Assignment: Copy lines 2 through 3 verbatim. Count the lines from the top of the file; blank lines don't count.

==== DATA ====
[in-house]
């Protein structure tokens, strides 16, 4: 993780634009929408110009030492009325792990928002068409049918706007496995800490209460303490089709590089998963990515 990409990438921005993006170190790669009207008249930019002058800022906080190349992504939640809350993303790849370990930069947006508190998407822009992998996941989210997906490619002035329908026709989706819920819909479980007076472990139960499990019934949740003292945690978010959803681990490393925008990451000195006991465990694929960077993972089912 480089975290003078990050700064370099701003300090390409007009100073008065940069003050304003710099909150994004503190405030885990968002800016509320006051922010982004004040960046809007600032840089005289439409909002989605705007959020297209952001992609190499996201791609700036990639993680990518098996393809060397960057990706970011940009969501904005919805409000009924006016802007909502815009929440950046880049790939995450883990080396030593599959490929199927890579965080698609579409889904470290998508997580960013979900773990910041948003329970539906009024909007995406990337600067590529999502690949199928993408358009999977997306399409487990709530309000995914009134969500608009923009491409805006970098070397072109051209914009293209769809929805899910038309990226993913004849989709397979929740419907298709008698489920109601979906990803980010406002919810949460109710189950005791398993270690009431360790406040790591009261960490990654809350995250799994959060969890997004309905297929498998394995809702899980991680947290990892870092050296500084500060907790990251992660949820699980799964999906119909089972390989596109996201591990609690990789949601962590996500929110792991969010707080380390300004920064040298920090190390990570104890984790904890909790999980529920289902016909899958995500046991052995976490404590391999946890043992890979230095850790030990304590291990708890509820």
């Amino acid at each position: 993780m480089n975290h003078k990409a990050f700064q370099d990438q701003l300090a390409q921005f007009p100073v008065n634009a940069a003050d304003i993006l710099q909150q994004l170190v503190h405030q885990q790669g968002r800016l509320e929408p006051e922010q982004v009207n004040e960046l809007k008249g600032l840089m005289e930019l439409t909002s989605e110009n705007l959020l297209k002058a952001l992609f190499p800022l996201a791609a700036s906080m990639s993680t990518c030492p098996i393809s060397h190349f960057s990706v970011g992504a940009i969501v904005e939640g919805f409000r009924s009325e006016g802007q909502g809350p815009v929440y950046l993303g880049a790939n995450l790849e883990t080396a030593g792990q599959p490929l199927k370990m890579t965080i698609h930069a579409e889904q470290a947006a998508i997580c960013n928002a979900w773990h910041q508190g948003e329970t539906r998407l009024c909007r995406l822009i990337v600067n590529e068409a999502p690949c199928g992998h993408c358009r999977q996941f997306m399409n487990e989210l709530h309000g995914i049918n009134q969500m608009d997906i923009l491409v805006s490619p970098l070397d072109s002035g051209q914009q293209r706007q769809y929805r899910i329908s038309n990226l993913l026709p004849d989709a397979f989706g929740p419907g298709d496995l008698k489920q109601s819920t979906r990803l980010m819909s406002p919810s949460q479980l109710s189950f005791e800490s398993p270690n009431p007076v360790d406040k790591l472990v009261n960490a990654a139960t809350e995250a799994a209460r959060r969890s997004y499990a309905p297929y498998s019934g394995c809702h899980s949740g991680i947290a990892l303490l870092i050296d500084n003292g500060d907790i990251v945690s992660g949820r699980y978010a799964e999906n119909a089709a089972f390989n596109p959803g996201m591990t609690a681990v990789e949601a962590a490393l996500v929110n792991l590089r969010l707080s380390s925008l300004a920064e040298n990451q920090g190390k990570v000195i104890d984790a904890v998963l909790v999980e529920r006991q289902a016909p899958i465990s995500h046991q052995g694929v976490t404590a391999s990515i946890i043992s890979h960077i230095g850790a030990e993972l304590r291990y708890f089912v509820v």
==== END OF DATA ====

């Protein structure tokens, strides 16, 4: 993780634009929408110009030492009325792990928002068409049918706007496995800490209460303490089709590089998963990515 990409990438921005993006170190790669009207008249930019002058800022906080190349992504939640809350993303790849370990930069947006508190998407822009992998996941989210997906490619002035329908026709989706819920819909479980007076472990139960499990019934949740003292945690978010959803681990490393925008990451000195006991465990694929960077993972089912 480089975290003078990050700064370099701003300090390409007009100073008065940069003050304003710099909150994004503190405030885990968002800016509320006051922010982004004040960046809007600032840089005289439409909002989605705007959020297209952001992609190499996201791609700036990639993680990518098996393809060397960057990706970011940009969501904005919805409000009924006016802007909502815009929440950046880049790939995450883990080396030593599959490929199927890579965080698609579409889904470290998508997580960013979900773990910041948003329970539906009024909007995406990337600067590529999502690949199928993408358009999977997306399409487990709530309000995914009134969500608009923009491409805006970098070397072109051209914009293209769809929805899910038309990226993913004849989709397979929740419907298709008698489920109601979906990803980010406002919810949460109710189950005791398993270690009431360790406040790591009261960490990654809350995250799994959060969890997004309905297929498998394995809702899980991680947290990892870092050296500084500060907790990251992660949820699980799964999906119909089972390989596109996201591990609690990789949601962590996500929110792991969010707080380390300004920064040298920090190390990570104890984790904890909790999980529920289902016909899958995500046991052995976490404590391999946890043992890979230095850790030990304590291990708890509820």
């Amino acid at each position: 993780m480089n975290h003078k990409a990050f700064q370099d990438q701003l300090a390409q921005f007009p100073v008065n634009a940069a003050d304003i993006l710099q909150q994004l170190v503190h405030q885990q790669g968002r800016l509320e929408p006051e922010q982004v009207n004040e960046l809007k008249g600032l840089m005289e930019l439409t909002s989605e110009n705007l959020l297209k002058a952001l992609f190499p800022l996201a791609a700036s906080m990639s993680t990518c030492p098996i393809s060397h190349f960057s990706v970011g992504a940009i969501v904005e939640g919805f409000r009924s009325e006016g802007q909502g809350p815009v929440y950046l993303g880049a790939n995450l790849e883990t080396a030593g792990q599959p490929l199927k370990m890579t965080i698609h930069a579409e889904q470290a947006a998508i997580c960013n928002a979900w773990h910041q508190g948003e329970t539906r998407l009024c909007r995406l822009i990337v600067n590529e068409a999502p690949c199928g992998h993408c358009r999977q996941f997306m399409n487990e989210l709530h309000g995914i049918n009134q969500m608009d997906i923009l491409v805006s490619p970098l070397d072109s002035g051209q914009q293209r706007q769809y929805r899910i329908s038309n990226l993913l026709p004849d989709a397979f989706g929740p419907g298709d496995l008698k489920q109601s819920t979906r990803l980010m819909s406002p919810s949460q479980l109710s189950f005791e800490s398993p270690n009431p007076v360790d406040k790591l472990v009261n960490a990654a139960t809350e995250a799994a209460r959060r969890s997004y499990a309905p297929y498998s019934g394995c809702h899980s949740g991680i947290a990892l303490l870092i050296d500084n003292g500060d907790i990251v945690s992660g949820r699980y978010a799964e999906n119909a089709a089972f390989n596109p959803g996201m591990t609690a681990v990789e949601a962590a490393l996500v929110n792991l590089r969010l707080s380390s925008l300004a920064e040298n990451q920090g190390k990570v000195i104890d984790a904890v998963l909790v999980e529920r006991q289902a016909p899958i465990s995500h046991q052995g694929v976490t404590a391999s990515i946890i043992s890979h960077i230095g850790a030990e993972l304590r291990y708890f089912v509820v």